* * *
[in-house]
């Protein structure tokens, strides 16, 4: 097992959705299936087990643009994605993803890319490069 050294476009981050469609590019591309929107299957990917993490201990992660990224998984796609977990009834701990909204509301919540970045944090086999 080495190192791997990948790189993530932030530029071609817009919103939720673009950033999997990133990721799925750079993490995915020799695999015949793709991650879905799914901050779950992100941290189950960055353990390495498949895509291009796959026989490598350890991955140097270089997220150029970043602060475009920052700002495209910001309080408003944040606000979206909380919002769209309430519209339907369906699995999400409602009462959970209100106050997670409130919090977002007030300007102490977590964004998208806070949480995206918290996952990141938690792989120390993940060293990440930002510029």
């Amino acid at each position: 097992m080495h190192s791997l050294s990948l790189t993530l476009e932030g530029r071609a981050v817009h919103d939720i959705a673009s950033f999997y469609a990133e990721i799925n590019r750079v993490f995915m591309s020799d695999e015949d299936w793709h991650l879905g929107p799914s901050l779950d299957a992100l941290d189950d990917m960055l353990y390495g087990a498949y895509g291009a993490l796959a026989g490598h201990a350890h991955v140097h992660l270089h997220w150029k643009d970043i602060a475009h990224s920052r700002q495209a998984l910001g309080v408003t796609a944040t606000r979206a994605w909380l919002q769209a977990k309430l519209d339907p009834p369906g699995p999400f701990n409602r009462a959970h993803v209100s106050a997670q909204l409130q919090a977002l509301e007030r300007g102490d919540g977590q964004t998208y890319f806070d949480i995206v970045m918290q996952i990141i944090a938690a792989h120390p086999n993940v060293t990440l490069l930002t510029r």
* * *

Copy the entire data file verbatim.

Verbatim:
[in-house]
């Protein structure tokens, strides 16, 4: 097992959705299936087990643009994605993803890319490069 050294476009981050469609590019591309929107299957990917993490201990992660990224998984796609977990009834701990909204509301919540970045944090086999 080495190192791997990948790189993530932030530029071609817009919103939720673009950033999997990133990721799925750079993490995915020799695999015949793709991650879905799914901050779950992100941290189950960055353990390495498949895509291009796959026989490598350890991955140097270089997220150029970043602060475009920052700002495209910001309080408003944040606000979206909380919002769209309430519209339907369906699995999400409602009462959970209100106050997670409130919090977002007030300007102490977590964004998208806070949480995206918290996952990141938690792989120390993940060293990440930002510029």
């Amino acid at each position: 097992m080495h190192s791997l050294s990948l790189t993530l476009e932030g530029r071609a981050v817009h919103d939720i959705a673009s950033f999997y469609a990133e990721i799925n590019r750079v993490f995915m591309s020799d695999e015949d299936w793709h991650l879905g929107p799914s901050l779950d299957a992100l941290d189950d990917m960055l353990y390495g087990a498949y895509g291009a993490l796959a026989g490598h201990a350890h991955v140097h992660l270089h997220w150029k643009d970043i602060a475009h990224s920052r700002q495209a998984l910001g309080v408003t796609a944040t606000r979206a994605w909380l919002q769209a977990k309430l519209d339907p009834p369906g699995p999400f701990n409602r009462a959970h993803v209100s106050a997670q909204l409130q919090a977002l509301e007030r300007g102490d919540g977590q964004t998208y890319f806070d949480i995206v970045m918290q996952i990141i944090a938690a792989h120390p086999n993940v060293t990440l490069l930002t510029r």